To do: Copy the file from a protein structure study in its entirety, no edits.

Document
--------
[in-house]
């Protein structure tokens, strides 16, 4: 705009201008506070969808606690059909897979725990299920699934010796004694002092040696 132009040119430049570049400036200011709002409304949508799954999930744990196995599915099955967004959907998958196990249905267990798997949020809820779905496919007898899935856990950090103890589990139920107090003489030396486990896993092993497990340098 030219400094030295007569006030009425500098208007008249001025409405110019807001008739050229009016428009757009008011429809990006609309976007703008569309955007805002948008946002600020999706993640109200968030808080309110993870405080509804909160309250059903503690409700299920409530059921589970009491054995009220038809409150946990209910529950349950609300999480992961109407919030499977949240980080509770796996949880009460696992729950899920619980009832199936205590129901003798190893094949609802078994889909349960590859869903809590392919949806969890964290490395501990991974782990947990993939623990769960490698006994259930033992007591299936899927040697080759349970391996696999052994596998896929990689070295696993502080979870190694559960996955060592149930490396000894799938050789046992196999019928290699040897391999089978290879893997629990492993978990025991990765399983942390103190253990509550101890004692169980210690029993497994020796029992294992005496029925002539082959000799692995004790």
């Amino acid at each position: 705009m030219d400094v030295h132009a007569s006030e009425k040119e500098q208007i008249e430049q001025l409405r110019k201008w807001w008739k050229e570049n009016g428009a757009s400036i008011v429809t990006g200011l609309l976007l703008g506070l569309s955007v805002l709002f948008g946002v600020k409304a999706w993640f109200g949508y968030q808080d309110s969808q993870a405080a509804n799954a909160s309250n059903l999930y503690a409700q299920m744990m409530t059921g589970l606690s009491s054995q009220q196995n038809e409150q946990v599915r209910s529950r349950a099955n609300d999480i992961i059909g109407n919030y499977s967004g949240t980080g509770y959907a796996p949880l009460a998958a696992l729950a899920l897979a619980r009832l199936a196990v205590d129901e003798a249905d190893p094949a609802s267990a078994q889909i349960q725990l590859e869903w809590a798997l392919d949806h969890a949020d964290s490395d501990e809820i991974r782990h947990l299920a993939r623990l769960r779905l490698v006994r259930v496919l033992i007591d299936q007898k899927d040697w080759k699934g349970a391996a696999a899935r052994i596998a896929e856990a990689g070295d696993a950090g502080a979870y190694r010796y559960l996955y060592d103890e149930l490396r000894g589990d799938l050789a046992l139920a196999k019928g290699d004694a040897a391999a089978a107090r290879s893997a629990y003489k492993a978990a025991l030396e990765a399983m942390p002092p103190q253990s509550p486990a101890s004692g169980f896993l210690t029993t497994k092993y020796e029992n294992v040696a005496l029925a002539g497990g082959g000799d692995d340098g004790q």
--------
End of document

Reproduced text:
[in-house]
């Protein structure tokens, strides 16, 4: 705009201008506070969808606690059909897979725990299920699934010796004694002092040696 132009040119430049570049400036200011709002409304949508799954999930744990196995599915099955967004959907998958196990249905267990798997949020809820779905496919007898899935856990950090103890589990139920107090003489030396486990896993092993497990340098 030219400094030295007569006030009425500098208007008249001025409405110019807001008739050229009016428009757009008011429809990006609309976007703008569309955007805002948008946002600020999706993640109200968030808080309110993870405080509804909160309250059903503690409700299920409530059921589970009491054995009220038809409150946990209910529950349950609300999480992961109407919030499977949240980080509770796996949880009460696992729950899920619980009832199936205590129901003798190893094949609802078994889909349960590859869903809590392919949806969890964290490395501990991974782990947990993939623990769960490698006994259930033992007591299936899927040697080759349970391996696999052994596998896929990689070295696993502080979870190694559960996955060592149930490396000894799938050789046992196999019928290699040897391999089978290879893997629990492993978990025991990765399983942390103190253990509550101890004692169980210690029993497994020796029992294992005496029925002539082959000799692995004790």
């Amino acid at each position: 705009m030219d400094v030295h132009a007569s006030e009425k040119e500098q208007i008249e430049q001025l409405r110019k201008w807001w008739k050229e570049n009016g428009a757009s400036i008011v429809t990006g200011l609309l976007l703008g506070l569309s955007v805002l709002f948008g946002v600020k409304a999706w993640f109200g949508y968030q808080d309110s969808q993870a405080a509804n799954a909160s309250n059903l999930y503690a409700q299920m744990m409530t059921g589970l606690s009491s054995q009220q196995n038809e409150q946990v599915r209910s529950r349950a099955n609300d999480i992961i059909g109407n919030y499977s967004g949240t980080g509770y959907a796996p949880l009460a998958a696992l729950a899920l897979a619980r009832l199936a196990v205590d129901e003798a249905d190893p094949a609802s267990a078994q889909i349960q725990l590859e869903w809590a798997l392919d949806h969890a949020d964290s490395d501990e809820i991974r782990h947990l299920a993939r623990l769960r779905l490698v006994r259930v496919l033992i007591d299936q007898k899927d040697w080759k699934g349970a391996a696999a899935r052994i596998a896929e856990a990689g070295d696993a950090g502080a979870y190694r010796y559960l996955y060592d103890e149930l490396r000894g589990d799938l050789a046992l139920a196999k019928g290699d004694a040897a391999a089978a107090r290879s893997a629990y003489k492993a978990a025991l030396e990765a399983m942390p002092p103190q253990s509550p486990a101890s004692g169980f896993l210690t029993t497994k092993y020796e029992n294992v040696a005496l029925a002539g497990g082959g000799d692995d340098g004790q």